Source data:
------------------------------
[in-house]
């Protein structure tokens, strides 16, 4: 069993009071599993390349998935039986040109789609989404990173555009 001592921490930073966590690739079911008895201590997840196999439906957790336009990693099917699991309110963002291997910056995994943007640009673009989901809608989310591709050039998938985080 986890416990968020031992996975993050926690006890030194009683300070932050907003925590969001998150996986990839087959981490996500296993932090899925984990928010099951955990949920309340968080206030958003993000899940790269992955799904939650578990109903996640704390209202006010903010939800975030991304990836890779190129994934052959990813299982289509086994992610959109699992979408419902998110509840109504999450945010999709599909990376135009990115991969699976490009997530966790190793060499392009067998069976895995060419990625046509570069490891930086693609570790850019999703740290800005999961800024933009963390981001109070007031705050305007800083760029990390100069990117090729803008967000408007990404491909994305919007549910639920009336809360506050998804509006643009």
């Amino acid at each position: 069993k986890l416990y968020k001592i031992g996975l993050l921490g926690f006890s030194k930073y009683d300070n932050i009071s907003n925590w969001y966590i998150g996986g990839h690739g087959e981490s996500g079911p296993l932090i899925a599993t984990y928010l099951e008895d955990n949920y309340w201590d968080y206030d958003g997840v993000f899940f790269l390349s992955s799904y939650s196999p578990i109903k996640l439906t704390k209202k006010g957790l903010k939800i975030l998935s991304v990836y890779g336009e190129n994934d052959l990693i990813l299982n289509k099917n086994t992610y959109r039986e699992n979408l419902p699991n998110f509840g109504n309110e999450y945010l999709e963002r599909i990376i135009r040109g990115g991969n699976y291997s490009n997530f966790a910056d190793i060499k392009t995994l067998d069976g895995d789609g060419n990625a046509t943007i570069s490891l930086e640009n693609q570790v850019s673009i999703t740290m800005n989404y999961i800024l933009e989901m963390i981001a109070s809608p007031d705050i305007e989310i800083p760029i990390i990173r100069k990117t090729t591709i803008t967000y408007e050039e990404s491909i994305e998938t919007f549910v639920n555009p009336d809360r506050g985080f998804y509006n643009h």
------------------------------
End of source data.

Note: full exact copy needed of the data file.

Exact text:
[in-house]
């Protein structure tokens, strides 16, 4: 069993009071599993390349998935039986040109789609989404990173555009 001592921490930073966590690739079911008895201590997840196999439906957790336009990693099917699991309110963002291997910056995994943007640009673009989901809608989310591709050039998938985080 986890416990968020031992996975993050926690006890030194009683300070932050907003925590969001998150996986990839087959981490996500296993932090899925984990928010099951955990949920309340968080206030958003993000899940790269992955799904939650578990109903996640704390209202006010903010939800975030991304990836890779190129994934052959990813299982289509086994992610959109699992979408419902998110509840109504999450945010999709599909990376135009990115991969699976490009997530966790190793060499392009067998069976895995060419990625046509570069490891930086693609570790850019999703740290800005999961800024933009963390981001109070007031705050305007800083760029990390100069990117090729803008967000408007990404491909994305919007549910639920009336809360506050998804509006643009």
């Amino acid at each position: 069993k986890l416990y968020k001592i031992g996975l993050l921490g926690f006890s030194k930073y009683d300070n932050i009071s907003n925590w969001y966590i998150g996986g990839h690739g087959e981490s996500g079911p296993l932090i899925a599993t984990y928010l099951e008895d955990n949920y309340w201590d968080y206030d958003g997840v993000f899940f790269l390349s992955s799904y939650s196999p578990i109903k996640l439906t704390k209202k006010g957790l903010k939800i975030l998935s991304v990836y890779g336009e190129n994934d052959l990693i990813l299982n289509k099917n086994t992610y959109r039986e699992n979408l419902p699991n998110f509840g109504n309110e999450y945010l999709e963002r599909i990376i135009r040109g990115g991969n699976y291997s490009n997530f966790a910056d190793i060499k392009t995994l067998d069976g895995d789609g060419n990625a046509t943007i570069s490891l930086e640009n693609q570790v850019s673009i999703t740290m800005n989404y999961i800024l933009e989901m963390i981001a109070s809608p007031d705050i305007e989310i800083p760029i990390i990173r100069k990117t090729t591709i803008t967000y408007e050039e990404s491909i994305e998938t919007f549910v639920n555009p009336d809360r506050g985080f998804y509006n643009h």